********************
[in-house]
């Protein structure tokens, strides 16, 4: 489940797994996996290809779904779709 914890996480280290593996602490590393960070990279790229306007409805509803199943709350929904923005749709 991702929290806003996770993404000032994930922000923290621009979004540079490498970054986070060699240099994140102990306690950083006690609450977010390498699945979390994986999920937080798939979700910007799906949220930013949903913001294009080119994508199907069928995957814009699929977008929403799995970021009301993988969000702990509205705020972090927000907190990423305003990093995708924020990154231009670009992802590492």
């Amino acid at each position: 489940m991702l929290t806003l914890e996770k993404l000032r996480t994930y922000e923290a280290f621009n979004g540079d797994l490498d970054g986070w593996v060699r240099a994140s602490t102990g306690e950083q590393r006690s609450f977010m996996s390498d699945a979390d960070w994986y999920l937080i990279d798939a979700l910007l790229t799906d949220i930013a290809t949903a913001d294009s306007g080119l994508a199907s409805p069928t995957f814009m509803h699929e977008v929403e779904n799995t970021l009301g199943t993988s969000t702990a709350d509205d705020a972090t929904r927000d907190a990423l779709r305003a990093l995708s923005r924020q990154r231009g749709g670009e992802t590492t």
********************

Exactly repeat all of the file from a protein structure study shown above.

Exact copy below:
[in-house]
């Protein structure tokens, strides 16, 4: 489940797994996996290809779904779709 914890996480280290593996602490590393960070990279790229306007409805509803199943709350929904923005749709 991702929290806003996770993404000032994930922000923290621009979004540079490498970054986070060699240099994140102990306690950083006690609450977010390498699945979390994986999920937080798939979700910007799906949220930013949903913001294009080119994508199907069928995957814009699929977008929403799995970021009301993988969000702990509205705020972090927000907190990423305003990093995708924020990154231009670009992802590492």
């Amino acid at each position: 489940m991702l929290t806003l914890e996770k993404l000032r996480t994930y922000e923290a280290f621009n979004g540079d797994l490498d970054g986070w593996v060699r240099a994140s602490t102990g306690e950083q590393r006690s609450f977010m996996s390498d699945a979390d960070w994986y999920l937080i990279d798939a979700l910007l790229t799906d949220i930013a290809t949903a913001d294009s306007g080119l994508a199907s409805p069928t995957f814009m509803h699929e977008v929403e779904n799995t970021l009301g199943t993988s969000t702990a709350d509205d705020a972090t929904r927000d907190a990423l779709r305003a990093l995708s923005r924020q990154r231009g749709g670009e992802t590492t």